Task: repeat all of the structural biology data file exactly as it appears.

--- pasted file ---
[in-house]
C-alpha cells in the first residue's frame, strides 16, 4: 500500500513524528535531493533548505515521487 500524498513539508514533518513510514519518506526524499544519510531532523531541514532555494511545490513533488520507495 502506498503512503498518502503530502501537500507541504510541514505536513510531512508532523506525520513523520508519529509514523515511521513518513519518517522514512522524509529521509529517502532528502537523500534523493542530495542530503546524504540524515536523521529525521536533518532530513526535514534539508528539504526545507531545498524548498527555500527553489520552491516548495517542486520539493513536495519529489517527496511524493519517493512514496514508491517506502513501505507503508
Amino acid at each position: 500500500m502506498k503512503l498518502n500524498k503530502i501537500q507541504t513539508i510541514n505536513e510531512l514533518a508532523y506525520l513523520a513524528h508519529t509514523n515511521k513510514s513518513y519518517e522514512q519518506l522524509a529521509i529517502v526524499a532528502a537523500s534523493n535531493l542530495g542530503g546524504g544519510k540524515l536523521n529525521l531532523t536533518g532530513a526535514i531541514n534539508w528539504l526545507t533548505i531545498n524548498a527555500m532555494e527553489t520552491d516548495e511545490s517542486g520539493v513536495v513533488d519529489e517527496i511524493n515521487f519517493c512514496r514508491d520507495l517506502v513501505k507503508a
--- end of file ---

[in-house]
C-alpha cells in the first residue's frame, strides 16, 4: 500500500513524528535531493533548505515521487 500524498513539508514533518513510514519518506526524499544519510531532523531541514532555494511545490513533488520507495 502506498503512503498518502503530502501537500507541504510541514505536513510531512508532523506525520513523520508519529509514523515511521513518513519518517522514512522524509529521509529517502532528502537523500534523493542530495542530503546524504540524515536523521529525521536533518532530513526535514534539508528539504526545507531545498524548498527555500527553489520552491516548495517542486520539493513536495519529489517527496511524493519517493512514496514508491517506502513501505507503508
Amino acid at each position: 500500500m502506498k503512503l498518502n500524498k503530502i501537500q507541504t513539508i510541514n505536513e510531512l514533518a508532523y506525520l513523520a513524528h508519529t509514523n515511521k513510514s513518513y519518517e522514512q519518506l522524509a529521509i529517502v526524499a532528502a537523500s534523493n535531493l542530495g542530503g546524504g544519510k540524515l536523521n529525521l531532523t536533518g532530513a526535514i531541514n534539508w528539504l526545507t533548505i531545498n524548498a527555500m532555494e527553489t520552491d516548495e511545490s517542486g520539493v513536495v513533488d519529489e517527496i511524493n515521487f519517493c512514496r514508491d520507495l517506502v513501505k507503508a